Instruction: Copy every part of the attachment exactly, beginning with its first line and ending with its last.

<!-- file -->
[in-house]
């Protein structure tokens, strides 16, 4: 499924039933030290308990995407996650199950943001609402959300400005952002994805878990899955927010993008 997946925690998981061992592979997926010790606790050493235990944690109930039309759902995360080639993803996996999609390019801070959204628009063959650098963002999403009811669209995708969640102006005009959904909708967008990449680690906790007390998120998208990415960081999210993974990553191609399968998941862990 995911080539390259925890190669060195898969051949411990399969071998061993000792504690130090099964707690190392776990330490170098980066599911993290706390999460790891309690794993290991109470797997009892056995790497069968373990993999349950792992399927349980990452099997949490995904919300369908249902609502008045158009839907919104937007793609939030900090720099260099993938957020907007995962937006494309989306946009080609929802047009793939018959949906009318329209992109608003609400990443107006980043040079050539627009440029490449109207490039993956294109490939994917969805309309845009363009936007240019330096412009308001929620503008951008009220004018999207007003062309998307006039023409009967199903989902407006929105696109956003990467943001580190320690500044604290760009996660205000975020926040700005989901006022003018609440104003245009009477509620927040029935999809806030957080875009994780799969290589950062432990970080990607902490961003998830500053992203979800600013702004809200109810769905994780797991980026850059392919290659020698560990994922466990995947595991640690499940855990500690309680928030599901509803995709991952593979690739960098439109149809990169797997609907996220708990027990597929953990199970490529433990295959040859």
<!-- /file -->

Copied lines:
[in-house]
């Protein structure tokens, strides 16, 4: 499924039933030290308990995407996650199950943001609402959300400005952002994805878990899955927010993008 997946925690998981061992592979997926010790606790050493235990944690109930039309759902995360080639993803996996999609390019801070959204628009063959650098963002999403009811669209995708969640102006005009959904909708967008990449680690906790007390998120998208990415960081999210993974990553191609399968998941862990 995911080539390259925890190669060195898969051949411990399969071998061993000792504690130090099964707690190392776990330490170098980066599911993290706390999460790891309690794993290991109470797997009892056995790497069968373990993999349950792992399927349980990452099997949490995904919300369908249902609502008045158009839907919104937007793609939030900090720099260099993938957020907007995962937006494309989306946009080609929802047009793939018959949906009318329209992109608003609400990443107006980043040079050539627009440029490449109207490039993956294109490939994917969805309309845009363009936007240019330096412009308001929620503008951008009220004018999207007003062309998307006039023409009967199903989902407006929105696109956003990467943001580190320690500044604290760009996660205000975020926040700005989901006022003018609440104003245009009477509620927040029935999809806030957080875009994780799969290589950062432990970080990607902490961003998830500053992203979800600013702004809200109810769905994780797991980026850059392919290659020698560990994922466990995947595991640690499940855990500690309680928030599901509803995709991952593979690739960098439109149809990169797997609907996220708990027990597929953990199970490529433990295959040859």